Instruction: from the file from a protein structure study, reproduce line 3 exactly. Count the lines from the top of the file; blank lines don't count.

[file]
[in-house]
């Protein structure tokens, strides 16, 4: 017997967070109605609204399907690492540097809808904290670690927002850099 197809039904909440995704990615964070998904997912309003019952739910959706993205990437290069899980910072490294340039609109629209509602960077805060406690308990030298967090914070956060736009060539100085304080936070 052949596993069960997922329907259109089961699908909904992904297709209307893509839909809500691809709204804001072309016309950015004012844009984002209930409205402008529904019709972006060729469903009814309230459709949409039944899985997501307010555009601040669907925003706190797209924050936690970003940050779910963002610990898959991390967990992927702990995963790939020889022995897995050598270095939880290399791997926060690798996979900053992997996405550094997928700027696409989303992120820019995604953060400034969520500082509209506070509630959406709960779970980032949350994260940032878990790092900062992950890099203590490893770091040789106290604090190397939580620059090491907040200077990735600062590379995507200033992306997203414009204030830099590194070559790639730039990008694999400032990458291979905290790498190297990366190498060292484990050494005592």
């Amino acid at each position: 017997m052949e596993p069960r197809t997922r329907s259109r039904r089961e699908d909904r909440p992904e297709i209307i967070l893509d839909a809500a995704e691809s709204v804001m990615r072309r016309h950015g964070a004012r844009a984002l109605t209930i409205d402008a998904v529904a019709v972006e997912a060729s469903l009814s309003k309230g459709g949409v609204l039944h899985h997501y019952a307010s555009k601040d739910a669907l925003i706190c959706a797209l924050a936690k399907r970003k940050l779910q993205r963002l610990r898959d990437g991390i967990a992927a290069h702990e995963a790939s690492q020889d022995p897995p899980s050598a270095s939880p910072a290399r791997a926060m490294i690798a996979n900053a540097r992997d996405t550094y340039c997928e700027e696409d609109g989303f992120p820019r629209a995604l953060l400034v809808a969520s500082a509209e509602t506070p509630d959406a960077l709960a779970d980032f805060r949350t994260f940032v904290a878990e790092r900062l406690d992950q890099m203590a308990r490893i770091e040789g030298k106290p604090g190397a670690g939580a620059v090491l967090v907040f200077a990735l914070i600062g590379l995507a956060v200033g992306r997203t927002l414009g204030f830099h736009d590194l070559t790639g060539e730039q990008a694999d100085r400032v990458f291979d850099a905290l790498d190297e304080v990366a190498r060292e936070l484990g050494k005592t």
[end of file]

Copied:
């Amino acid at each position: 017997m052949e596993p069960r197809t997922r329907s259109r039904r089961e699908d909904r909440p992904e297709i209307i967070l893509d839909a809500a995704e691809s709204v804001m990615r072309r016309h950015g964070a004012r844009a984002l109605t209930i409205d402008a998904v529904a019709v972006e997912a060729s469903l009814s309003k309230g459709g949409v609204l039944h899985h997501y019952a307010s555009k601040d739910a669907l925003i706190c959706a797209l924050a936690k399907r970003k940050l779910q993205r963002l610990r898959d990437g991390i967990a992927a290069h702990e995963a790939s690492q020889d022995p897995p899980s050598a270095s939880p910072a290399r791997a926060m490294i690798a996979n900053a540097r992997d996405t550094y340039c997928e700027e696409d609109g989303f992120p820019r629209a995604l953060l400034v809808a969520s500082a509209e509602t506070p509630d959406a960077l709960a779970d980032f805060r949350t994260f940032v904290a878990e790092r900062l406690d992950q890099m203590a308990r490893i770091e040789g030298k106290p604090g190397a670690g939580a620059v090491l967090v907040f200077a990735l914070i600062g590379l995507a956060v200033g992306r997203t927002l414009g204030f830099h736009d590194l070559t790639g060539e730039q990008a694999d100085r400032v990458f291979d850099a905290l790498d190297e304080v990366a190498r060292e936070l484990g050494k005592t």